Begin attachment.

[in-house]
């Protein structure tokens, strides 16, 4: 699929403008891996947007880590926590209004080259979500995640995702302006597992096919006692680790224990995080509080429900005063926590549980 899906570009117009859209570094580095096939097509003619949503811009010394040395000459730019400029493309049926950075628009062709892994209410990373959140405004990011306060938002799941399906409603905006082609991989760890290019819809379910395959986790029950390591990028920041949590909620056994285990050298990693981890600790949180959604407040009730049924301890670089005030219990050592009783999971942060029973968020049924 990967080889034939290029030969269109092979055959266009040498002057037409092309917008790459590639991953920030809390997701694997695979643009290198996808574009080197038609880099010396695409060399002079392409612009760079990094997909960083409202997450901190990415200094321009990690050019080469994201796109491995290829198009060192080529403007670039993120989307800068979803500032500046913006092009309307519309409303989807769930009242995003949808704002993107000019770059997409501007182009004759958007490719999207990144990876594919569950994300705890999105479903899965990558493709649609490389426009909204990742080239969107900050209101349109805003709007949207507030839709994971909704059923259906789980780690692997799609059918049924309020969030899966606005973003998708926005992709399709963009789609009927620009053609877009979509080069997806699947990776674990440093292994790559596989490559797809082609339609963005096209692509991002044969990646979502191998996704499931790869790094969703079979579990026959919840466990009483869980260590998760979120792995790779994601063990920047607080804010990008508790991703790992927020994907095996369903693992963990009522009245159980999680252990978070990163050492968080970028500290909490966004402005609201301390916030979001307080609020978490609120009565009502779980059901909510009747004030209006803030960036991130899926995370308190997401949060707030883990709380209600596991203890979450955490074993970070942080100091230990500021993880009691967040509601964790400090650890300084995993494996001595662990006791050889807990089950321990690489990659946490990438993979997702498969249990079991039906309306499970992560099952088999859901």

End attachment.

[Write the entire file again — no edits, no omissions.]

[in-house]
């Protein structure tokens, strides 16, 4: 699929403008891996947007880590926590209004080259979500995640995702302006597992096919006692680790224990995080509080429900005063926590549980 899906570009117009859209570094580095096939097509003619949503811009010394040395000459730019400029493309049926950075628009062709892994209410990373959140405004990011306060938002799941399906409603905006082609991989760890290019819809379910395959986790029950390591990028920041949590909620056994285990050298990693981890600790949180959604407040009730049924301890670089005030219990050592009783999971942060029973968020049924 990967080889034939290029030969269109092979055959266009040498002057037409092309917008790459590639991953920030809390997701694997695979643009290198996808574009080197038609880099010396695409060399002079392409612009760079990094997909960083409202997450901190990415200094321009990690050019080469994201796109491995290829198009060192080529403007670039993120989307800068979803500032500046913006092009309307519309409303989807769930009242995003949808704002993107000019770059997409501007182009004759958007490719999207990144990876594919569950994300705890999105479903899965990558493709649609490389426009909204990742080239969107900050209101349109805003709007949207507030839709994971909704059923259906789980780690692997799609059918049924309020969030899966606005973003998708926005992709399709963009789609009927620009053609877009979509080069997806699947990776674990440093292994790559596989490559797809082609339609963005096209692509991002044969990646979502191998996704499931790869790094969703079979579990026959919840466990009483869980260590998760979120792995790779994601063990920047607080804010990008508790991703790992927020994907095996369903693992963990009522009245159980999680252990978070990163050492968080970028500290909490966004402005609201301390916030979001307080609020978490609120009565009502779980059901909510009747004030209006803030960036991130899926995370308190997401949060707030883990709380209600596991203890979450955490074993970070942080100091230990500021993880009691967040509601964790400090650890300084995993494996001595662990006791050889807990089950321990690489990659946490990438993979997702498969249990079991039906309306499970992560099952088999859901």